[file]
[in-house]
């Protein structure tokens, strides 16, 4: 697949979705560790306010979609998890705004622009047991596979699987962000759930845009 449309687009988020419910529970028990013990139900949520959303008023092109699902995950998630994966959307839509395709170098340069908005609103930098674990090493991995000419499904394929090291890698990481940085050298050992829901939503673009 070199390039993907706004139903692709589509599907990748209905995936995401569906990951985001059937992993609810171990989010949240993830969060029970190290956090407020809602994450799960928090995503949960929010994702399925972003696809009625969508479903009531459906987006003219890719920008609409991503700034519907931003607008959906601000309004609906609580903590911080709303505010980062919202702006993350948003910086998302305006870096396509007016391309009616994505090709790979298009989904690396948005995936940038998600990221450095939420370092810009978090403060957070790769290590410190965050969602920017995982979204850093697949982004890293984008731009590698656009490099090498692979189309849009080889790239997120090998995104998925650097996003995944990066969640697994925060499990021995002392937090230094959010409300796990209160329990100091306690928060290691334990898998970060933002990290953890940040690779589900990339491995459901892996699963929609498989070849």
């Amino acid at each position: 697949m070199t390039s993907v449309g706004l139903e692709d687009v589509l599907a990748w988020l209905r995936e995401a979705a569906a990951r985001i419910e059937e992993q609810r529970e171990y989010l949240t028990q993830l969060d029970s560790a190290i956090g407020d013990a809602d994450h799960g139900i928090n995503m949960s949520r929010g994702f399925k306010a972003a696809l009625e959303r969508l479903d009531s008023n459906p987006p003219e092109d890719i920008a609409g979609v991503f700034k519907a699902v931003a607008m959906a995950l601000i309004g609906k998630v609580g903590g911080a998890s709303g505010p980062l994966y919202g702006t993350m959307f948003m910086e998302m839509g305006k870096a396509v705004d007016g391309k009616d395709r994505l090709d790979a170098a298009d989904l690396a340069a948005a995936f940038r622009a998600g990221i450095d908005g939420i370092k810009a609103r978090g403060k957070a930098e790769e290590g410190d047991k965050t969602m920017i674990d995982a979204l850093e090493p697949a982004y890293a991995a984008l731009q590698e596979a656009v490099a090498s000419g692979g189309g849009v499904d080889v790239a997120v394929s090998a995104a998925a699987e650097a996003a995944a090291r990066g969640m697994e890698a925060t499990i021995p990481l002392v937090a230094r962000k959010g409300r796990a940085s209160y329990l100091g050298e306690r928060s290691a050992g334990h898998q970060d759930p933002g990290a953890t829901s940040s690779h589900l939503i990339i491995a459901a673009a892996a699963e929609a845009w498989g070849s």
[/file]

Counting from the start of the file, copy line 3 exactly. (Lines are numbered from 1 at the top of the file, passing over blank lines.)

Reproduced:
């Amino acid at each position: 697949m070199t390039s993907v449309g706004l139903e692709d687009v589509l599907a990748w988020l209905r995936e995401a979705a569906a990951r985001i419910e059937e992993q609810r529970e171990y989010l949240t028990q993830l969060d029970s560790a190290i956090g407020d013990a809602d994450h799960g139900i928090n995503m949960s949520r929010g994702f399925k306010a972003a696809l009625e959303r969508l479903d009531s008023n459906p987006p003219e092109d890719i920008a609409g979609v991503f700034k519907a699902v931003a607008m959906a995950l601000i309004g609906k998630v609580g903590g911080a998890s709303g505010p980062l994966y919202g702006t993350m959307f948003m910086e998302m839509g305006k870096a396509v705004d007016g391309k009616d395709r994505l090709d790979a170098a298009d989904l690396a340069a948005a995936f940038r622009a998600g990221i450095d908005g939420i370092k810009a609103r978090g403060k957070a930098e790769e290590g410190d047991k965050t969602m920017i674990d995982a979204l850093e090493p697949a982004y890293a991995a984008l731009q590698e596979a656009v490099a090498s000419g692979g189309g849009v499904d080889v790239a997120v394929s090998a995104a998925a699987e650097a996003a995944a090291r990066g969640m697994e890698a925060t499990i021995p990481l002392v937090a230094r962000k959010g409300r796990a940085s209160y329990l100091g050298e306690r928060s290691a050992g334990h898998q970060d759930p933002g990290a953890t829901s940040s690779h589900l939503i990339i491995a459901a673009a892996a699963e929609a845009w498989g070849s």